The Ninth Level of Mercy addresses a principal common to both Kabbalah and physics: energy never dissipates of its own accord; rather it is redirected and absorbed into something else. If a stone is dropped into the middle of a still lake, the ripples will extend to the shoreline, gradually decreasing in size as the circle of their impact increases. Once they reach the land, the energy represented by the ripples is transferred to the earth itself, shifting the pebbles and grains of sand until the force of the original stone is completely exhausted. The same phenomenon is true of human sin. Sin releases the forces of judgment into the world like a stone dropping into a lake, and the energy of these forces of judgment can only be redirected and absorbed elsewhere. It will not simply stop and return to its source.
The Ninth Level acknowledges God’s mercy as it is expressed in the redirection of forces of judgment. Rabbi Cordovero illustrates the phenomenon with several Biblical examples, including the punishment of Pharaoh (Exodus 4), Haman (Esther 7) the scapegoat (Leviticus 16), and Daniel’s interpretation of the dream of Nebuchadnezzar (Daniel 2). The Ninth Level concludes with a treatment of how we may internalize and emulate this aspect of mercy in our own lives.
“And cast all their sins into the depths of the sea.”
God expresses goodness in this Level. When the Jewish people sinned, God handed them over to Pharaoh. Why was Pharaoh punished when the Jews repented? The same question may be asked of Sennacherib, and Haman, and their ilk. God does not say, “the Jews repented, and therefore no more evil will befall them,” and simply removing the threat of Haman, or Pharaoh, or Sennacherib. This is not enough. Instead, God causes Haman’s plans to redound upon his own head, and so too Pharaoh, and so too Sennacherib. The principle is based on the secret of and the goat will bear upon itself all their sins to the land of Gezerah. The goat literally bears the sins, a very difficult concept. Should the goat be held responsible for the sin of the Jewish people? Yes, as follows: when a person confesses, the confession is uttered with the intention of attaining purity, as David said “wash me, cleanse me of my sins,” and we say, “erase in Your great mercy.” We pray that our punishments be light, and not cause us to neglect the study of Torah. This is the significance of the continuation of that prayer, “but not through difficult tribulations,” and the intent behind the concluding phrase, “and You are righteous regarding all that happens to me.” There are sins that are nullified by tribulations, while others are nullified by death, and thus one cheerfully accepts atonement through tribulations. As soon as one confesses in prayer, the confession becomes the goat, the portion of Samael, as the Zohar explains in Parashat Pekudei. What is this portion? God visits punishments upon the person, and Samael immediately appears to collect his debt. Samael received permission from God to collect, but the transgression has devolved onto the goat, and thus the Jewish people are purified while Samael receives his due. Ultimately, God’s decree was that anyone who performed this service in the world would be nullified, which is the meaning of and you will kill the animal. Similarly the rock used for stoning and the sword used for execution require burial in order to eliminate both their existence and power after the sentence has been performed. This is precisely the secret of the Nebuchadnezzar’s statue. The Jews were handed over to the King of Babylon, the head of gold. When this head was bowed, they were handed over to Persia, a chest and arms of silver, which was ultimately replaced, until the Jews arrived at the legs of bronze and feet of clay. What will be the final, positive end? God will force them to rise and face justice, as it is written: I will expend My arrows on them. My arrows will destroy, but the Jewish people will not be destroyed. The pieces of iron, clay, brass, silver and gold will be destroyed. The verse begins, and he struck the image to its legs, meaning that the only parts left of the image were the legs, because their power had already been nullified by the destruction of the head, arms and chest. Nevertheless, at the end it is written they will be destroyed as one, meaning that in the future God will force even Samael to stand up along with the wicked people who carry out his various deeds, and God will judge them.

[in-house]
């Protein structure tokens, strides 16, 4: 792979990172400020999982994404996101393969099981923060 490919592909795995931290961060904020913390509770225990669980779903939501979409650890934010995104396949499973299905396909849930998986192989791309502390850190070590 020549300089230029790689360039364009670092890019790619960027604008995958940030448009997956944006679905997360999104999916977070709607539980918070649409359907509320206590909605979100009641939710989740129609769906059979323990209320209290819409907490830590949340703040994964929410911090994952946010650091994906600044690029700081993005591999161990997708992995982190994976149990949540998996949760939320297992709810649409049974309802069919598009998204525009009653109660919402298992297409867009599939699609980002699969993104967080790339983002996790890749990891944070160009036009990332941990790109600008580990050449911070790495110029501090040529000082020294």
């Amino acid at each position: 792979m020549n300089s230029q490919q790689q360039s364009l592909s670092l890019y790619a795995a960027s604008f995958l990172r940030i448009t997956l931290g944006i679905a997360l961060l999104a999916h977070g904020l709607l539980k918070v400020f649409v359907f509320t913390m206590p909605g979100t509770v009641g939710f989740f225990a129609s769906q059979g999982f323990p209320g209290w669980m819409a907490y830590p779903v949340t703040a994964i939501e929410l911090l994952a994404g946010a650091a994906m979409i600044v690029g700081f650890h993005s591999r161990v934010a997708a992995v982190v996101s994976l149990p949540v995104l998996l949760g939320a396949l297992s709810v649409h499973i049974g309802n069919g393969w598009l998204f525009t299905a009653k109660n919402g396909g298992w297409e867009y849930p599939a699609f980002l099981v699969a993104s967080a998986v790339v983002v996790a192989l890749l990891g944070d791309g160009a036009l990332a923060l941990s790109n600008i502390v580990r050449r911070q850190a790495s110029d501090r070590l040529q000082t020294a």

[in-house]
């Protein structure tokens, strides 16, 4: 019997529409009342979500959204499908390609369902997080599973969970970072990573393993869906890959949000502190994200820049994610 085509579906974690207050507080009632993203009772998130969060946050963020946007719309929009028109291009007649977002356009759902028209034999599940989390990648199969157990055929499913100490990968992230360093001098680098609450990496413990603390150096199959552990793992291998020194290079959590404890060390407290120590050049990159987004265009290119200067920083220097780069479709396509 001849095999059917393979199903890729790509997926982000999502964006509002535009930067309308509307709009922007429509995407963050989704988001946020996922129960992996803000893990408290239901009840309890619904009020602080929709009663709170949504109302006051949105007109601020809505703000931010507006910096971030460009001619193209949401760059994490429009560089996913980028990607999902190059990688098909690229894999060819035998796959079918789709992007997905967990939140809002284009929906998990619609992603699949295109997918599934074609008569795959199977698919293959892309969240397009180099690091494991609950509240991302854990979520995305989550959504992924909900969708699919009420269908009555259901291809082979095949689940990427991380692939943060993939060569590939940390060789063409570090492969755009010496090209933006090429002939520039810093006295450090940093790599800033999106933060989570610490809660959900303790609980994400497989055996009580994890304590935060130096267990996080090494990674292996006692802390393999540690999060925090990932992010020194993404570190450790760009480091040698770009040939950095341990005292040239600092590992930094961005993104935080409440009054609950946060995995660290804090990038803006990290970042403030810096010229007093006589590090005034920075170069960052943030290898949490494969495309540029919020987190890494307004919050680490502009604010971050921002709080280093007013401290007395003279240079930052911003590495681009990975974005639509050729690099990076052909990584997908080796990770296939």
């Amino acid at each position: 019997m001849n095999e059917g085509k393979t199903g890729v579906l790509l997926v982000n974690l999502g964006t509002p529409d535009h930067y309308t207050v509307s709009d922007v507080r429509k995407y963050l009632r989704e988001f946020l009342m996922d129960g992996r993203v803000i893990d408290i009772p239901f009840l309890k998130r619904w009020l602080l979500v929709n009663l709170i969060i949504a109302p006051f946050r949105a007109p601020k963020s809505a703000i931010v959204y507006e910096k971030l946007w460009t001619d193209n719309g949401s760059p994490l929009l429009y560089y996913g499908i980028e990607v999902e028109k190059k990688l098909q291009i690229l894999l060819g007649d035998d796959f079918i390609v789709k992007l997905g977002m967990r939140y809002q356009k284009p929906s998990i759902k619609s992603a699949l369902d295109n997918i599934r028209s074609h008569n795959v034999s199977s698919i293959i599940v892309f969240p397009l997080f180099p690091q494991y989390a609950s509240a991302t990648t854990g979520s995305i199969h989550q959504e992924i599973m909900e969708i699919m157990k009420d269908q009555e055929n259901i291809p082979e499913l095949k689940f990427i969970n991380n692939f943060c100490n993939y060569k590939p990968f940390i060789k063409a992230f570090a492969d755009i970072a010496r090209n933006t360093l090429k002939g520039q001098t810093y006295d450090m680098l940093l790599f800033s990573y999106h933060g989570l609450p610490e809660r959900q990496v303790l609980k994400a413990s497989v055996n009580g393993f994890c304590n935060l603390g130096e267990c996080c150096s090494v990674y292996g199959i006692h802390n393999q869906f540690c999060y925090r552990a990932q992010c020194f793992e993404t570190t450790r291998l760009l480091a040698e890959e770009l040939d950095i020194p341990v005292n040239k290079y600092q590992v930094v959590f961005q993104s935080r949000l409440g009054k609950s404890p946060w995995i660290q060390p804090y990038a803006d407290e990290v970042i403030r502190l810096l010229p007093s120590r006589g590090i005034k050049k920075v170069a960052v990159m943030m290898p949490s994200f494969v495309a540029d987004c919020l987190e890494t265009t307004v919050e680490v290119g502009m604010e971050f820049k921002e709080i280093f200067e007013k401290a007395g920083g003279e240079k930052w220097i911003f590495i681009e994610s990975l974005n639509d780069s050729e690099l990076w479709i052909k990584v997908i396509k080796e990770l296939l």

This is the meaning of and cast all their sins into the depths of the sea, meaning God will send the power of justice to bring down all those who are like the depths of the sea—the wicked are like a stormy sea, it cannot be silent and its waters churn up silt and mud. The verse refers to those who execute judgment upon the Jewish people. God will ultimately cause their actions to redound upon their own heads.
Once the Jewish people accept their punishment, God reconsiders even what came before. God demands retribution for the sake of their dignity. Moreover, God says I was but a little angered, but they compounded the evil.
One must employ this level when dealing with others. Even if a wicked person is afflicted by punishments, one should not hate him, for after he is lashed he is like your brother. One should draw close those who rebelled and those who were punished, and have mercy upon them. One should save them from an enemy, and not say, “his sin caused this to happen.” Rather, one should show him mercy with this level, as I have explained.
Henry Abramson serves as Dean of the mighty Avenue J campus of Touro College. A specialist in Jewish history and thought, he is the author of several works, most recently Torah from the Years of Wrath 1939-1943: The Historical Context of the Aish Kodesh. His online lectures in Jewish history are available at henryabramson.com.
View all posts by Henry Abramson